The struggle against apartheid was a cause that gathered many around the world. The African-American university student Barack Obama and the thousands of Cuban soldiers who went to Angola were among them. Mandela inspired them and thanked them all for their contribution. Barack Obama and Raul Castro were on the same side of the South African conflict, Mandela’s side. They had common adversaries like Senator Jesse Helms, author of the insignia law of the embargo against Cuba, and the loudest voice in the racist and reactionary resistance against American repudiation of apartheid.

A gesture says more than a thousand words. Obama behaved in accord with the dignity and protocol that comes with leading a democratic superpower. The handshake would not have been extraordinary without past deviations by the U.S. from all diplomatic norms in its policy towards Cuba. In Mexico in 2002, then-president George W. Bush put President Vicente Fox on the ropes by demanding that Mexico arrange the Monterrey summit in a way that he did not have to greet Fidel Castro. Fox asked Fidel Castro to speak, eat and leave before Bush arrived. When Fidel revealed their phone conversation, Fox’s decision to genuflect toward the North caused a crisis in the relations between Havana and Mexico City.

Article continues here: Barack Obama and Raul Castro: More Than a Handshake?

Change With Cuba in President Obama’s Hands

By John McAuliff

There has never been a more propitious moment in the spirit of Nelson Mandela for President Obama to make an historic change in U.S.-Cuba relations. As I wrote in a previous post, Judy and Alan Gross have given the White House the moral authorization, if not obligation, to negotiate with Cuba to achieve Alan’s release. Two-thirds of the Senate have given it the political space by signing a letter initiated by Senator Leahy.

Cuba has just reaffirmed in friendly language its readiness and the parameters for agreement (exact text here). The content is not new but in the current context is tantalizingly suggestive of the choice facing President Obama.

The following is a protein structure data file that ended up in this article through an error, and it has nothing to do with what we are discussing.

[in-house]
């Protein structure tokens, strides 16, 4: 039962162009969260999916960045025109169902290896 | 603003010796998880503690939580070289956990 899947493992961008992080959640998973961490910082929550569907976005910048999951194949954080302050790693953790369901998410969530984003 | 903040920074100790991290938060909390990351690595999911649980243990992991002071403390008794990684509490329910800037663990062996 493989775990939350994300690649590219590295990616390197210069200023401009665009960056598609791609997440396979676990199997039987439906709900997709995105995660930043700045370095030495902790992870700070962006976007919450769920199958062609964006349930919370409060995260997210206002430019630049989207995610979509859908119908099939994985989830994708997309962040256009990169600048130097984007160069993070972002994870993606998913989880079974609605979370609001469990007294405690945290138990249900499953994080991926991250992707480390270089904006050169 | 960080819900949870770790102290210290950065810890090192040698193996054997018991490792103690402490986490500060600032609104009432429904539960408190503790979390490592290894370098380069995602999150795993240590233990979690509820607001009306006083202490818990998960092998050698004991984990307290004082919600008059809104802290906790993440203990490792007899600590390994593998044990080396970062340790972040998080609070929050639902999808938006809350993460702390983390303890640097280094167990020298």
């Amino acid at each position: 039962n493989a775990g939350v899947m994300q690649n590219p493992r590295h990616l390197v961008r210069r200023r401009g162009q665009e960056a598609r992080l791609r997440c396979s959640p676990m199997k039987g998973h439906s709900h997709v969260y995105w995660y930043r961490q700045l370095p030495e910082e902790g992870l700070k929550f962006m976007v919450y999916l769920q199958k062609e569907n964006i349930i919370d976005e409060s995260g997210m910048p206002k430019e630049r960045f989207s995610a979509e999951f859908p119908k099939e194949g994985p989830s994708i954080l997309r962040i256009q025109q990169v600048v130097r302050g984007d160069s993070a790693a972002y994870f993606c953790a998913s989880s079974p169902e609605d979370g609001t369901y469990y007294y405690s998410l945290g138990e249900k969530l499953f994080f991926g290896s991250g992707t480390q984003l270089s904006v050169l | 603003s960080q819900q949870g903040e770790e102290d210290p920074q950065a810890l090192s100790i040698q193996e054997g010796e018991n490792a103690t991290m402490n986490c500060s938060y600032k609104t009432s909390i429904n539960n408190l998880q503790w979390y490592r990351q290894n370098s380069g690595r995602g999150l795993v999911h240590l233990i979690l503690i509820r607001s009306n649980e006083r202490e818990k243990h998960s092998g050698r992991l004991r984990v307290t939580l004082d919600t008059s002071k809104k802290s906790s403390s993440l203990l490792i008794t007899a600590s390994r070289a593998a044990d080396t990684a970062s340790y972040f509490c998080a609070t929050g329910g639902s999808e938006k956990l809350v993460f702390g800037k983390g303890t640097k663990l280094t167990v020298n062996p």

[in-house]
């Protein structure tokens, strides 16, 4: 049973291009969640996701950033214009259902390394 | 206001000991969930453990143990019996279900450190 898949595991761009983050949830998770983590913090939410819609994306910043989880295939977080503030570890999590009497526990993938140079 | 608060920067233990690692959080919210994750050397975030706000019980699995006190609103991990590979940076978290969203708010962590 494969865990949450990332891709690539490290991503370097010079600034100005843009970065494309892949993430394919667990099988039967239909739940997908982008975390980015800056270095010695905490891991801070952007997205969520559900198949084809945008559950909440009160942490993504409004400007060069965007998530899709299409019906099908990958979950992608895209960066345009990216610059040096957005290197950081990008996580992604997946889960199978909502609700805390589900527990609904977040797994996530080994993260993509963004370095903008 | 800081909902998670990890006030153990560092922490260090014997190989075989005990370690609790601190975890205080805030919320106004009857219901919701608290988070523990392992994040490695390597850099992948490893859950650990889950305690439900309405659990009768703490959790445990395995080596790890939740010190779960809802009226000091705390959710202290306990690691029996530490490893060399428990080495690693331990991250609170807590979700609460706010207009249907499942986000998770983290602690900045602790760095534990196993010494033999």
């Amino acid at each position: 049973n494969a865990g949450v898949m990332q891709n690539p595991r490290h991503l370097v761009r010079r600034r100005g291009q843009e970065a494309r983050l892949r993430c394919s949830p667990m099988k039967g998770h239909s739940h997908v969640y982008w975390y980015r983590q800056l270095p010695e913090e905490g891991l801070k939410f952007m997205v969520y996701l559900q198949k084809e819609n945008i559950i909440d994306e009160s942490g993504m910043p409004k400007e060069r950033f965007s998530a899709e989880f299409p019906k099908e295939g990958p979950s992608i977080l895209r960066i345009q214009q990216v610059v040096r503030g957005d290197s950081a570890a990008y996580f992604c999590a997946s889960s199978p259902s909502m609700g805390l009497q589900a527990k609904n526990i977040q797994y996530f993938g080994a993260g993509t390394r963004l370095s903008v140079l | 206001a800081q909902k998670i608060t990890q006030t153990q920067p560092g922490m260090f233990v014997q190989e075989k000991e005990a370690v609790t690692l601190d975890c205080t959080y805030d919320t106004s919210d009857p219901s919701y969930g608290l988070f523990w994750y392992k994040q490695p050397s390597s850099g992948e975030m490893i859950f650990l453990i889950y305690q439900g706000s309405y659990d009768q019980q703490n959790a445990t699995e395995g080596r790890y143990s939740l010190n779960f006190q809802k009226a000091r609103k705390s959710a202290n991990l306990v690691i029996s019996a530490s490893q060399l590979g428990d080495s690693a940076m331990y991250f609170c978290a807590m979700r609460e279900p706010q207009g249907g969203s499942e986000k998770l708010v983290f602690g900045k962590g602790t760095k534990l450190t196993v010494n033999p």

Cuban President Raul Castro has called for “civilized relations” with the United States, saying the two countries should respect their differences.

Article continues here: Change With Cuba in President Obama’s Hands

New York Daily News Uses “Former” Cuban Spies as Unattributed Sources in “Handshake” Coverage 1

The recent article by Albor Ruiz “Obama-Castro Handshake More Than Just a Gesture” used former Cuban Intelligence Officers Jesús Arboleya and Arturo López-Levy as central sources in the feature. However, Ruiz failed to identify either man as a former spy, instead referencing Arboleya as a “Cuban writer and political analyst” and López-Levy as a “Cuba expert and Political Science professor at the University of Denver.”

Editor’s Note: Colonel Jesus Arboleya Cervera was identified by intelligence service defector Jesus Perez Mendez in 1983. Years later, Arboleya’s intelligence service was further corroborated by convicted spy Carlos Alvarez.

Arboleya served as a Second Secretary at the Cuban Mission to the United Nations in New York City before transferring to the Washington-based Cuban Interests Section. During his US tour, Arboleya was the architect of the 1970’s US-Cuba normalization drive, which almost succeeded in 1977 following the formation of a group of prominent Cuban-Americans who called themselves the Committee of 75. Although headed by respectable Cuban-Americans, including two clerics and several businessmen, the Committee was inspired by the DGI, (then) Cuba’s primary foreign intelligence service. According to Senate testimony of March 12, 1982, at the time, Arboleya may have been the longest serving DGI officer in the United States.

Arturo Lopez-Levy is a self-professed “former” Intelligence Officer in Havana’s dreaded Ministry of the Interior (MININT). He is also a relative of MININT Col. Luis Alberto Rodriguez Lopez-Callejas, Raul Castro’s son-in-law and head of GAESA, the regime’s business monopoly.

Group Founded by “Former” Cuban Spy Denounces US-Cuba Policy 1

CAFE Denounces Mario Diaz-Balart’s Attempts to Reverse Advancements in U.S.-Cuba Policy

The Executive Committee of CAFE, Cuban Americans for Engagement, would like to express our severe dismay over the recent language introduced by representative Mario Diaz-Balart (R-FL) to the House Financial Services Appropriations Bill for the fiscal year 2014 that would reverse important advancements in U.S.-Cuba relations.